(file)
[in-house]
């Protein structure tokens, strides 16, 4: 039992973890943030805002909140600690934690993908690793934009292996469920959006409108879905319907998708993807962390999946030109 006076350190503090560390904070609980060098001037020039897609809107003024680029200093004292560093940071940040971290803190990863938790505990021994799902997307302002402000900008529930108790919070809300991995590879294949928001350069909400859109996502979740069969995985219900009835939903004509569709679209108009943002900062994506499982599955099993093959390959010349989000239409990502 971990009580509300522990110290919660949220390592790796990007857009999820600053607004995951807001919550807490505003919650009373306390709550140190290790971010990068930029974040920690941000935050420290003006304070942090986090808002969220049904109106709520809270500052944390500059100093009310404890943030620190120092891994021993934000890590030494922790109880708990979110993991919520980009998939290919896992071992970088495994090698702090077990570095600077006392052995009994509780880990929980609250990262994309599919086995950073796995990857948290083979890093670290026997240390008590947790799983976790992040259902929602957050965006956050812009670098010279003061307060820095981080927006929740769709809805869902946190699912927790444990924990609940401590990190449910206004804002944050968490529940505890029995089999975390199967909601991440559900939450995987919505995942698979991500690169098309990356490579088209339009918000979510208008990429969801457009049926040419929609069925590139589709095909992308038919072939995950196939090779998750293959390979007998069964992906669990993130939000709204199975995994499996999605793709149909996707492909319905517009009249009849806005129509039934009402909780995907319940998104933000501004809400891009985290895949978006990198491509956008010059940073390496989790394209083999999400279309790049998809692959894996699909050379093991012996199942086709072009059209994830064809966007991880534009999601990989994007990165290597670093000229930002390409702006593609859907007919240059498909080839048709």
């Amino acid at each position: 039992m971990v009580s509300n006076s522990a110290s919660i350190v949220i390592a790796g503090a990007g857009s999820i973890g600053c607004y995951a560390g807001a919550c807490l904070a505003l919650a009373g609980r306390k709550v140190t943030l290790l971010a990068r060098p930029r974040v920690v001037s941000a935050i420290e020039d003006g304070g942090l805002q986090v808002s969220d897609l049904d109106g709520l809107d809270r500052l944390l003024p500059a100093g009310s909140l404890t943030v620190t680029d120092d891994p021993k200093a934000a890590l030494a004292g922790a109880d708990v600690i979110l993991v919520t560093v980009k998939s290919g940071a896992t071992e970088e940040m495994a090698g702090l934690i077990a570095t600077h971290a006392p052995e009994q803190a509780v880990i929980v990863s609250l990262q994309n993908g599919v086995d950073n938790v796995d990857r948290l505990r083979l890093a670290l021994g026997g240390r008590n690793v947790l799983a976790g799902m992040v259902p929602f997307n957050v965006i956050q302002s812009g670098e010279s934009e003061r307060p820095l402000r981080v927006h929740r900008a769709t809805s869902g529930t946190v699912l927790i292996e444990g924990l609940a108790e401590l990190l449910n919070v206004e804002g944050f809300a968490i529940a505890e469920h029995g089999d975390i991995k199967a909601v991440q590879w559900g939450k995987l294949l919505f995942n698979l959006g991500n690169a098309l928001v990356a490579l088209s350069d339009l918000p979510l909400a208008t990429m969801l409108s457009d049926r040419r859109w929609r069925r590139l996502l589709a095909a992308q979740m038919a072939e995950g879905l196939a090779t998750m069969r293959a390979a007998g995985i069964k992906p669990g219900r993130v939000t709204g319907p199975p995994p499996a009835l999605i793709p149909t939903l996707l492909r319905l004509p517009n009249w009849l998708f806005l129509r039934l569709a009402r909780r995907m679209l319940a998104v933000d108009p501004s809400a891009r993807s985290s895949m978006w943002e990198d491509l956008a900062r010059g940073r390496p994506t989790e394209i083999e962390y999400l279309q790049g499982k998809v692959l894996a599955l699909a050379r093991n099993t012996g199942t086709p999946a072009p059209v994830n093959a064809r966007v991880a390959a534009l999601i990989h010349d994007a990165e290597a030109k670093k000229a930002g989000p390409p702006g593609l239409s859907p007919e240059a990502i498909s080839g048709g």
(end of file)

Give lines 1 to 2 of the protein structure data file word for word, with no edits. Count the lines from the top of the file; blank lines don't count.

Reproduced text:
[in-house]
């Protein structure tokens, strides 16, 4: 039992973890943030805002909140600690934690993908690793934009292996469920959006409108879905319907998708993807962390999946030109 006076350190503090560390904070609980060098001037020039897609809107003024680029200093004292560093940071940040971290803190990863938790505990021994799902997307302002402000900008529930108790919070809300991995590879294949928001350069909400859109996502979740069969995985219900009835939903004509569709679209108009943002900062994506499982599955099993093959390959010349989000239409990502 971990009580509300522990110290919660949220390592790796990007857009999820600053607004995951807001919550807490505003919650009373306390709550140190290790971010990068930029974040920690941000935050420290003006304070942090986090808002969220049904109106709520809270500052944390500059100093009310404890943030620190120092891994021993934000890590030494922790109880708990979110993991919520980009998939290919896992071992970088495994090698702090077990570095600077006392052995009994509780880990929980609250990262994309599919086995950073796995990857948290083979890093670290026997240390008590947790799983976790992040259902929602957050965006956050812009670098010279003061307060820095981080927006929740769709809805869902946190699912927790444990924990609940401590990190449910206004804002944050968490529940505890029995089999975390199967909601991440559900939450995987919505995942698979991500690169098309990356490579088209339009918000979510208008990429969801457009049926040419929609069925590139589709095909992308038919072939995950196939090779998750293959390979007998069964992906669990993130939000709204199975995994499996999605793709149909996707492909319905517009009249009849806005129509039934009402909780995907319940998104933000501004809400891009985290895949978006990198491509956008010059940073390496989790394209083999999400279309790049998809692959894996699909050379093991012996199942086709072009059209994830064809966007991880534009999601990989994007990165290597670093000229930002390409702006593609859907007919240059498909080839048709």